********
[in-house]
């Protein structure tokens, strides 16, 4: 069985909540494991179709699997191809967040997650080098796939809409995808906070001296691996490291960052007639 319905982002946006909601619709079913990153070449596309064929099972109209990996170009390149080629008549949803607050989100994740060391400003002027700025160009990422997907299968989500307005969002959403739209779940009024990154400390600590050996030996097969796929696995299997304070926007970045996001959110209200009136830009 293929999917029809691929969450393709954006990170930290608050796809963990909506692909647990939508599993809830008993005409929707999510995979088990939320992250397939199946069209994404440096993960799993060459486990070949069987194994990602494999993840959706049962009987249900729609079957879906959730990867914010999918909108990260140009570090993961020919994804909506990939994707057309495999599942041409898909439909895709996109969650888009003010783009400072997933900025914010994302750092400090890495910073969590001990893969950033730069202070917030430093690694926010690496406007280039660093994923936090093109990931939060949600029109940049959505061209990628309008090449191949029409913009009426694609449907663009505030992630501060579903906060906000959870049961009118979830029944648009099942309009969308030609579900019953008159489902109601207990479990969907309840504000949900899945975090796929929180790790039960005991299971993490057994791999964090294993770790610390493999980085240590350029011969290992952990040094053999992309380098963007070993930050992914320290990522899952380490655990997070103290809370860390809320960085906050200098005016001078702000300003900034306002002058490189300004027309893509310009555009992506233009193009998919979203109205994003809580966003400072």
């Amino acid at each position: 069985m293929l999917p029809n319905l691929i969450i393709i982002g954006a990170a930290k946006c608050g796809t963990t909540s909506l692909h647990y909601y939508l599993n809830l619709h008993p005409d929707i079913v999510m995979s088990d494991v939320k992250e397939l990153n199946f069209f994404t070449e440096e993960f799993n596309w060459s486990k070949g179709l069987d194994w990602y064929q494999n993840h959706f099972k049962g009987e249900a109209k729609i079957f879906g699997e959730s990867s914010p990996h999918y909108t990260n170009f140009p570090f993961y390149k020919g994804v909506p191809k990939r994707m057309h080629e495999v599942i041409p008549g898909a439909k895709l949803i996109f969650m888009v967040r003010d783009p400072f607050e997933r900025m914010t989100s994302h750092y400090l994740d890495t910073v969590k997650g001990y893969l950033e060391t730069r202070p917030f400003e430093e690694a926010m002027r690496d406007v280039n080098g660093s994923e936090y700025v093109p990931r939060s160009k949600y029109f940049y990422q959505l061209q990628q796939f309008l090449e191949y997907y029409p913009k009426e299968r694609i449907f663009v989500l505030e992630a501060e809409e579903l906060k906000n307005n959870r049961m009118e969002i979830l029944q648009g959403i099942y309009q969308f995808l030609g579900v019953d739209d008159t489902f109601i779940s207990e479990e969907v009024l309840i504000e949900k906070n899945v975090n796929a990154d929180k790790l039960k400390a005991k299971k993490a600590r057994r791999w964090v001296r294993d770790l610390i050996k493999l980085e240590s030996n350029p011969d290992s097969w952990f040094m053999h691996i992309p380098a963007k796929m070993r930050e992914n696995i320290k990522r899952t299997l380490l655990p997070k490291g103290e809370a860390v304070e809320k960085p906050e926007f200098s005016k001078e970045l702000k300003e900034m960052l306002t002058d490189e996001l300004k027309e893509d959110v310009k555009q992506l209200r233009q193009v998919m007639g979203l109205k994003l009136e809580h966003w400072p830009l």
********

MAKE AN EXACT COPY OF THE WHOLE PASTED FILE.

[in-house]
């Protein structure tokens, strides 16, 4: 069985909540494991179709699997191809967040997650080098796939809409995808906070001296691996490291960052007639 319905982002946006909601619709079913990153070449596309064929099972109209990996170009390149080629008549949803607050989100994740060391400003002027700025160009990422997907299968989500307005969002959403739209779940009024990154400390600590050996030996097969796929696995299997304070926007970045996001959110209200009136830009 293929999917029809691929969450393709954006990170930290608050796809963990909506692909647990939508599993809830008993005409929707999510995979088990939320992250397939199946069209994404440096993960799993060459486990070949069987194994990602494999993840959706049962009987249900729609079957879906959730990867914010999918909108990260140009570090993961020919994804909506990939994707057309495999599942041409898909439909895709996109969650888009003010783009400072997933900025914010994302750092400090890495910073969590001990893969950033730069202070917030430093690694926010690496406007280039660093994923936090093109990931939060949600029109940049959505061209990628309008090449191949029409913009009426694609449907663009505030992630501060579903906060906000959870049961009118979830029944648009099942309009969308030609579900019953008159489902109601207990479990969907309840504000949900899945975090796929929180790790039960005991299971993490057994791999964090294993770790610390493999980085240590350029011969290992952990040094053999992309380098963007070993930050992914320290990522899952380490655990997070103290809370860390809320960085906050200098005016001078702000300003900034306002002058490189300004027309893509310009555009992506233009193009998919979203109205994003809580966003400072």
């Amino acid at each position: 069985m293929l999917p029809n319905l691929i969450i393709i982002g954006a990170a930290k946006c608050g796809t963990t909540s909506l692909h647990y909601y939508l599993n809830l619709h008993p005409d929707i079913v999510m995979s088990d494991v939320k992250e397939l990153n199946f069209f994404t070449e440096e993960f799993n596309w060459s486990k070949g179709l069987d194994w990602y064929q494999n993840h959706f099972k049962g009987e249900a109209k729609i079957f879906g699997e959730s990867s914010p990996h999918y909108t990260n170009f140009p570090f993961y390149k020919g994804v909506p191809k990939r994707m057309h080629e495999v599942i041409p008549g898909a439909k895709l949803i996109f969650m888009v967040r003010d783009p400072f607050e997933r900025m914010t989100s994302h750092y400090l994740d890495t910073v969590k997650g001990y893969l950033e060391t730069r202070p917030f400003e430093e690694a926010m002027r690496d406007v280039n080098g660093s994923e936090y700025v093109p990931r939060s160009k949600y029109f940049y990422q959505l061209q990628q796939f309008l090449e191949y997907y029409p913009k009426e299968r694609i449907f663009v989500l505030e992630a501060e809409e579903l906060k906000n307005n959870r049961m009118e969002i979830l029944q648009g959403i099942y309009q969308f995808l030609g579900v019953d739209d008159t489902f109601i779940s207990e479990e969907v009024l309840i504000e949900k906070n899945v975090n796929a990154d929180k790790l039960k400390a005991k299971k993490a600590r057994r791999w964090v001296r294993d770790l610390i050996k493999l980085e240590s030996n350029p011969d290992s097969w952990f040094m053999h691996i992309p380098a963007k796929m070993r930050e992914n696995i320290k990522r899952t299997l380490l655990p997070k490291g103290e809370a860390v304070e809320k960085p906050e926007f200098s005016k001078e970045l702000k300003e900034m960052l306002t002058d490189e996001l300004k027309e893509d959110v310009k555009q992506l209200r233009q193009v998919m007639g979203l109205k994003l009136e809580h966003w400072p830009l």